Another case is DVD copy protection, which is also relatively easy to circumvent. The major obstacle here is the Digital Millennium Copyright Act which makes it a crime to do so, albeit one which is rarely if ever enforced against someone who just wants to watch a DVD on a PC running GNU/Linux without having to spend more money on a properly “blessed” DVD player or non-free DVD playing software. Most of the same applies to Blu-Ray (and HD DVD) copy protection, though it’s a bit more robust given that it came out after the US government relaxed regulations on cryptography export (in 1996, when the first DVD players hit the market, it was difficult if not impossible to export any encryption systems which used keys longer than 40 bits, which even at the time was laughably small).

There’s also an edge case which may seem far-fetched, but may well become real and a very real problem: what if someone’s original work gets mis-detected as copyright infringing by this system, due to a hash collision or something similar? It’s not as far-fetched as it may seem, given stories like the one about Fox appropriating a clip of someone playing the original Nintendo Entertainment System version of Double Dribble. Fox used the clip in Family Guy, then had the original taken off of YouTube due to a copyright infringement claim, possibly through automated means. Now, what if the clip in question is, say, an original computer animation, and an automated system which is part of the computer’s operating system decides to block it (or even outright erase it) based on a similar content matching system after a TV network uses it? If it were my work, I’d be pretty damn pissed off. Wouldn’t you? Worse, that same operating system module could decide to erase it from my backups if I were to try to restore it.

No. Just plain no. We, the computing public, have a right to have computers free from such an absolutely insane and idiotic system. I acknowledge that copyright as it exists today has deviated far from its original purpose, and may even be considered broken, but this is no way to fix it. In fact, this breaks it even more.

The Predator pinball disaster

This is the first post related to pinball that I’ve made to this blog. Given what I usually post here, I’m kind of hoping it’s the last.

Pinball News, among others, broke the story of a company called Skit-B Pinball and their flagship title, Predator, based on the movie of the same name. Skit-B has been developing this game since 2011 July. I, personally, didn’t know about it until sometime in 2014, just because I wasn’t following the pinball scene. I didn’t even know there was much of a pinball scene to follow anymore; I knew Stern Pinball was somehow still in business, even after Premier Technologies (the last company to make games under the Gottlieb brand name) bit the dust, and later WMS Industries (owners of the Williams and Bally pinball labels as well as the Midway and Atari Games video game labels) exited the pinball business after releasing a grand total of two titles on the much-heralded Pinball 2000 platform. This was back in the late 1990s, and I had just happened to be on a pinball-related IRC channel when news broke of WMS leaving the industry.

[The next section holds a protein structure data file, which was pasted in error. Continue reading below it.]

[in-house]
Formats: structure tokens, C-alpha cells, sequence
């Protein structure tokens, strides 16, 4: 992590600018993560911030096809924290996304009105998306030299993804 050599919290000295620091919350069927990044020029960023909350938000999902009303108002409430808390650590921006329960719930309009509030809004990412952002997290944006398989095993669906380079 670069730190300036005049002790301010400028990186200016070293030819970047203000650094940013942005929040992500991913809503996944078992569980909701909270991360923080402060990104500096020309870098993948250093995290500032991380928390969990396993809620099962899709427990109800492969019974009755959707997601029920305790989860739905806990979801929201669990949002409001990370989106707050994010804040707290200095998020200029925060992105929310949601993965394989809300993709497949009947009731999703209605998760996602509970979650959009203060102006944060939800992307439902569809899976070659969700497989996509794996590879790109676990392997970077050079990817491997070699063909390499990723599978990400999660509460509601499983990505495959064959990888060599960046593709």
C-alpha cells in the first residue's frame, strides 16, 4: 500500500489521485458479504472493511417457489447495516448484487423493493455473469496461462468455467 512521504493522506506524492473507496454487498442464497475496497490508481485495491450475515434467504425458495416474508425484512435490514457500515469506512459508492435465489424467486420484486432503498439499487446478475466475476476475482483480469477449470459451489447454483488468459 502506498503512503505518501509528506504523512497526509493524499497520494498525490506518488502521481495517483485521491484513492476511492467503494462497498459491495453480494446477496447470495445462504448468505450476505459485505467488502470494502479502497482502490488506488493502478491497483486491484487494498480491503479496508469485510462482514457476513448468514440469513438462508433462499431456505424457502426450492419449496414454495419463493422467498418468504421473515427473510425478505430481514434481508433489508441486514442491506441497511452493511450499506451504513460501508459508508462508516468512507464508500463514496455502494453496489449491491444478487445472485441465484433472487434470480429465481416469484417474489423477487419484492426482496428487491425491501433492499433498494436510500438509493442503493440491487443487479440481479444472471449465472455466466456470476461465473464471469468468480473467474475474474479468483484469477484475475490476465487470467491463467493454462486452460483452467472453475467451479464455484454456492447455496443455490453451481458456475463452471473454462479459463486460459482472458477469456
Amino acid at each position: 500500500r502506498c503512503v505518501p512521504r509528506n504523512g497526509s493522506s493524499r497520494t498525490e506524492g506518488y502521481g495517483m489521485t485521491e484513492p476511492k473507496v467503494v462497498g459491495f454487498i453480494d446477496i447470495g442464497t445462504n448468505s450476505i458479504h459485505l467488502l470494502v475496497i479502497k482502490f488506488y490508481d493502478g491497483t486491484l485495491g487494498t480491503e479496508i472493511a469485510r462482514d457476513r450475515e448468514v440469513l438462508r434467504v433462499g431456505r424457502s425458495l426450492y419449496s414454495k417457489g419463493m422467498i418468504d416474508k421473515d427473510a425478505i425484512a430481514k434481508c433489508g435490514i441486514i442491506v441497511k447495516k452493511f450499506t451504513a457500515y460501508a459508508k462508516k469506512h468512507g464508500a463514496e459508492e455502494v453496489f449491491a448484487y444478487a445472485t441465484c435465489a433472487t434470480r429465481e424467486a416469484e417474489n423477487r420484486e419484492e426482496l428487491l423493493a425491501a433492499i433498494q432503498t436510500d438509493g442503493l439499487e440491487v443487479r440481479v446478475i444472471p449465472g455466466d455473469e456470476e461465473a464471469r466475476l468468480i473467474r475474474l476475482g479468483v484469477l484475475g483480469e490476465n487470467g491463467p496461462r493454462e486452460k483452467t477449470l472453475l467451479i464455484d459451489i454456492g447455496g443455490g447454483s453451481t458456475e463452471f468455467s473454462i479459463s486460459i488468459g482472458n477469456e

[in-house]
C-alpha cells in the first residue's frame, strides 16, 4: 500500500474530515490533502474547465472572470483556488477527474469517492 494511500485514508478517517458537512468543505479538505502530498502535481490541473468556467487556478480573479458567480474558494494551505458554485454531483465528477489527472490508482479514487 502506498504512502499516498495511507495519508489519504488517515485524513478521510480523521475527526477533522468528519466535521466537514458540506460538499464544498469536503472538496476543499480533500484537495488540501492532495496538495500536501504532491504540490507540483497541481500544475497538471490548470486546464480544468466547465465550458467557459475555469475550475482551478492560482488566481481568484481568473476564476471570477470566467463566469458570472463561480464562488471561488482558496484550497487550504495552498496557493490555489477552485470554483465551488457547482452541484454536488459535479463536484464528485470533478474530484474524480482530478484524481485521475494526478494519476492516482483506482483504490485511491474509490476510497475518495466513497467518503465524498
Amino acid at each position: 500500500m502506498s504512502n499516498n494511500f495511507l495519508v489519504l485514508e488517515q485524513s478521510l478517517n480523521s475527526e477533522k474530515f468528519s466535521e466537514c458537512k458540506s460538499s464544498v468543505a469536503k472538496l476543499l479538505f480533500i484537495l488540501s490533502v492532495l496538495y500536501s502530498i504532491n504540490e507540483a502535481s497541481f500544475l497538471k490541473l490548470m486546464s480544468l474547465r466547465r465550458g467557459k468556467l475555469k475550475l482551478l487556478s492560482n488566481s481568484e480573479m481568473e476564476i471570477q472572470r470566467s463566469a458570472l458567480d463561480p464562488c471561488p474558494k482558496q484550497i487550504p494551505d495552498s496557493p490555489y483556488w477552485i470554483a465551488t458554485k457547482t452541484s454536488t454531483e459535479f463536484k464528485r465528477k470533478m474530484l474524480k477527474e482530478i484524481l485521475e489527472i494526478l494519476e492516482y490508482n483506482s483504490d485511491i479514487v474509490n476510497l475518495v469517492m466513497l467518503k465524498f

Anyhow, so it was with great interest that I began following the companies trying to keep pinball alive, one of them being Skit-B of course. I had expected, any day now, to read news that this great game was going to ship. And then the above story broke, and it’s obvious now that the game in its present form is unlikely to be made commercially available at all. I’m going to keep the quotes to a working minimum, because the story is very long and convoluted.

The important crux of the story is that Kevin Kulek, one of the founders of Skit-B, did something incredibly foolish: instead of approaching Twentieth Century Fox Licensing (hereinafter Fox for brevity) and getting the proper licensing in place, he decided he would just make the games unlicensed, in a low quantity, before Fox and their lawyers found out. That’s sort of like taking a trip of some distance in a car with no license plates, and hoping nobody notices. Even if a cop doesn’t notice, someone will probably call it in.

It turns out Fox found out about it. At first nothing nasty happens, but sometime in 2013 they got their first cease and desist letter from Fox’s attorneys. As the story says:

it now appears Fox had sent Skit-B a ‘cease & desist’ notification, requiring them to remove all Predator-related materials and stop promoting or producing the game.

This was the defining moment where whatever notion of implied consent Skit-B may have thought they had was shattered. If they ever thought they had an agreement, this cease & desist proved they did not. And without an agreement from the [copyright] holder, the game could never go into production.

This was in mid-2013. As the story rolls on, things start happening, like a group of potential Predator buyers approaching Pinball News. By the time someone representing the buyers write this anonymous letter to Pinball News, Skit-B had already announced a second game, Experts of Dangerous featuring the likenesses of Adam Savage and Jamie Hyneman (of the TV show Mythbusters). The buyers became suspicious, and many had paid deposits already; they requested refunds as they suspected Mr. Kulek and Skit-B had no license to make the game. This hunch would be confirmed a short time later.